"Big Dog" Mercer
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"Big Dog" Mercer

Chicago, Illinois, United States

Chicago, Illinois, United States
Blues Rock


This band has not uploaded any videos
This band has not uploaded any videos



"Big Dog Mercer cd review"

Big Dog Mercer
Thanks to my editor Karen, I had the opportunity to listen to a nice stack of new promo material.
This CD grabbed me on the first listen and wouldn't let go.
In this day of mostly faceless, talent-challenged pretenders,
it's nice to know that there are still real aftists working their butts off hoping for some exposure and maybe even a big break.
With the release of the self-titled Big Dog Mercer, the Joliet-based southpaw guitarist and blues shouter presents an album of powerful vocals
and fiery guitar and slide work. Clean and focused riffs over a gr€at rhythm section and excellent keyboard work by Bobby Scumaci give these guys a
tight, cohesive sound.
"Big Dog" Mercer (AKA Marty Mercer) has spent the last ten years prowling and growling his way through the tough Chicago blues scene.
At first the Big Dog started showing up at local jam nights at bars.
His incendiary original style earned him a rabid following, and soon the word spread on the street about the big man from Joliet Jake's hometown.
This is Big Dog's third full-length album, and he knows how to open with a wild burst of energy and some excellent guitar work on "Big Dog Blues,"
an autobiographical story of how Big Dog got his nickname.
Some nice touches of humor to the lyrics, also. Next comes one of Big Dog's most angry: hard hitting songs called "Some Other Fool.”
The first time I heard this song I was hooked. The man plays every note with so much passion and style.
Big Dog credits blues legend Lonnie Brooks for teaching him to play every note, In every song, like it might be his last.
Another powerful tale follows with "Drinkin' Blues," where Big Dog expresses the pain and hard dues he paid during his drinking days.
Thankfully he listened to the "lil voice inside his head" and got off his self destructive path and wrote some real smokin’ blues about it.
On "Big Dog Will Treat You Right" we are treated to some awesome slide licks . One of my favorites from the album, though, is "Stickin' Pins Into Me."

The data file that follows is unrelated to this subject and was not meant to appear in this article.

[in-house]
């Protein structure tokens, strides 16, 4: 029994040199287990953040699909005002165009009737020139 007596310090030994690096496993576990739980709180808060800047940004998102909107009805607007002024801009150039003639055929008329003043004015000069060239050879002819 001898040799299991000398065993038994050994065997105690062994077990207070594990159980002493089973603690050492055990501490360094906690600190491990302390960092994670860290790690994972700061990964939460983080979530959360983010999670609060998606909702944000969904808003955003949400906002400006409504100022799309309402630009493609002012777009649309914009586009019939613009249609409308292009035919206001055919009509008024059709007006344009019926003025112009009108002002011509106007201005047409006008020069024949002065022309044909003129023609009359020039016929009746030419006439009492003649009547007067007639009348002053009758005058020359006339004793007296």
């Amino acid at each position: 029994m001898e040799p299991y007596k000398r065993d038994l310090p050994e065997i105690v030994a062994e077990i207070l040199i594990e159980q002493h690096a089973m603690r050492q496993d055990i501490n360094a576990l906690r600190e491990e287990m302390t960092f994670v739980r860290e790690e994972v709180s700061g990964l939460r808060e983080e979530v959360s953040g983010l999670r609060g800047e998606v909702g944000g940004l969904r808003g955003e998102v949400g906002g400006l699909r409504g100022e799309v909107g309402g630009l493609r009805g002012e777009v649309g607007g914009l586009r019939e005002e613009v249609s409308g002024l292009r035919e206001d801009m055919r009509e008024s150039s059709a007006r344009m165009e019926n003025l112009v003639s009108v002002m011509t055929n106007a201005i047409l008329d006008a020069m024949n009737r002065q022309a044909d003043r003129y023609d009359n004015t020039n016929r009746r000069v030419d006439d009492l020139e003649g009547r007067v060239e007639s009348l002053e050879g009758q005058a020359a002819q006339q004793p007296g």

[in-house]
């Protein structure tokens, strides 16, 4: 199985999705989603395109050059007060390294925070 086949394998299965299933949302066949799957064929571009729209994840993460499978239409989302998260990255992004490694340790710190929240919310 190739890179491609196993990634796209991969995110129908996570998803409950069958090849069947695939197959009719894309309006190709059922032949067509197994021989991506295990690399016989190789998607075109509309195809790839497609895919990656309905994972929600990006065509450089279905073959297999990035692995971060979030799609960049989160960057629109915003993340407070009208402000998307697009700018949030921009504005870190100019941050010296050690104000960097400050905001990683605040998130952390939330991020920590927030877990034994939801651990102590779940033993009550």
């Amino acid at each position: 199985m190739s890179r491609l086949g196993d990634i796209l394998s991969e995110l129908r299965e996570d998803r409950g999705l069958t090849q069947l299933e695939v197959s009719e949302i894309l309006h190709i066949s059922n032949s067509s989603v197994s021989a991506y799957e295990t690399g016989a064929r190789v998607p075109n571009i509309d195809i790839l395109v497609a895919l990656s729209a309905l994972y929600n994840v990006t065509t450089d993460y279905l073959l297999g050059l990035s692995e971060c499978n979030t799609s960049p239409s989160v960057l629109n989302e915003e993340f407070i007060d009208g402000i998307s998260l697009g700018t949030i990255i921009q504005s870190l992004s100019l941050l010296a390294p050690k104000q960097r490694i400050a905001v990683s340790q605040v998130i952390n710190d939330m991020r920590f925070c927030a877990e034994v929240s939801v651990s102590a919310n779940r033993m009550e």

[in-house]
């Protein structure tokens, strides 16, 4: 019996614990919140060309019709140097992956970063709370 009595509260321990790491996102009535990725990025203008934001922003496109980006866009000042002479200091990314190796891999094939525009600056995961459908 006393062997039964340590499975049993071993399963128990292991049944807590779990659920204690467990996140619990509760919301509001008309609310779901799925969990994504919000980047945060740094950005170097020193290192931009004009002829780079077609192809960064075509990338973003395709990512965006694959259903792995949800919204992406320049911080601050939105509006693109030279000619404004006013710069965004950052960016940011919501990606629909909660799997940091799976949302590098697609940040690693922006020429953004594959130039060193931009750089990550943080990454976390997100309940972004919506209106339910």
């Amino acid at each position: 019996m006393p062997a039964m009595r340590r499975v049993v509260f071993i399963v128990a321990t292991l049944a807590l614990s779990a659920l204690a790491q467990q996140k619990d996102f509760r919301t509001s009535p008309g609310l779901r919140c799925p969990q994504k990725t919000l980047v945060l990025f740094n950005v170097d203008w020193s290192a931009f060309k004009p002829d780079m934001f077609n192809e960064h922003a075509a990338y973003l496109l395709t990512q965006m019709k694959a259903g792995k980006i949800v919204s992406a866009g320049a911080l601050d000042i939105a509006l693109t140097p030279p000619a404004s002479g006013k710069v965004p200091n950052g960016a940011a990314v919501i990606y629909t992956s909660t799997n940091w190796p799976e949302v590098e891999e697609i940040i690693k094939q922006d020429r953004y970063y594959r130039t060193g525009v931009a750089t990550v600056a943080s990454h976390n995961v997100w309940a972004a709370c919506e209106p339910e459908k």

Danger and evil come in many forms, and here Big Dog wonders if some woman is using a Voodoo doll on him because it keeps hurting like hell over and over.
Great blues song!
Big Dog and his band have shared the stage with blues superstars such as Kim Wilson and The Fabulous T:Birds, Lonnie and Ronnie Baker Brooks,
Larry McCray, Billy Branch & S.O.B’s, Mud Morganfield, and many others.
All of them are quick to shower praise and respect on the burly blues man.
Big Dog likes to quote the old blues adage, "The musician doesn't pick the blues,. the blues picks the musician." Big Dog captures the
soul of what real blues is about.
Whether it's the growl in his big voice or the nasty, aggressive slide licks he tosses around like candy, I've found this is one
big dog you should adopt and take home with you.
Like the man said: "Big Dog Will Treat You Right

Bruce Weber. Missippi Valley Blues Society
Oct. 2012 - Missippi Valley Blues Society

"Blues Blast Magazine Featured Blues Review 7/19/12 Issue 6-29"

One of the fun things abut reviewing music is that you get a lot of stuff from guys and gals you have never heard of to review. On the surface that could sound like it was a bad thing. What I have found is that more often than not it is a local artist who is working their craft, trying to get some exposure. For good, bad or indifferent, I have also found that there are a lot of pretty damn good guitar players, musicians and singers out there and some of them can write pretty good original songs. Marty Mercereau (aka Big Dog Mercer) is one of them.

A Wisconsin boy schooled in Chicago blues, Marty has won accolades in Chicago and its' south suburban areas for his guitar play, vocals and band. The CD is on a growing label and for the most part was recorded live in the studio with no over dubs, so what you hear is what they've got. He proudly claims to have only used Delay and Wah pedals only on one tracks and that he plugged directly into the amp and played.

Big Dog is on guitar and vocals, Bobby Scumaci is on B3 and piano, John Huet and Doug Horan share the bass duties and Larry "The Animal" Ortega is on drums. The band is focused and tight throughout and the songs are all original and written by Mercer. The band seems to have done their time together and work as a team. The sound is big and driving but not overpowering. Clean riffs and leads, really good backline stuff, and (when featured) the organ and keys are savory and sweet.

Mercer starts with the semi-biographical "Big Dog's Blues", a hot and romping track with nice piano and guitar solos. He's "been in the doghouse so long" that they now "call me the big dog" won't win him any Pulitzer prizes, but it sure is fun. He bemoans being plagued by a voodoo doll in "Stickin' Pins Into Me," another driving and rocking track with good guitar. The Delay and Wah are not overdone on "Wimmen Trouble" and his vocals also sell this one. "Some Other Fool" gives us some more driving beat and throbbing guitar with some gutsy vocals that remind me a bit of a gruffer styled Warren Haynes. Mercer adds a stinging guitar solo, too. Slow and real down and dirty blues are what we get with "Drinkin' Blues;"nice opening guitar work and we finally get to hear the B3. He sings of the life in taverns and quitting drinking. Well done.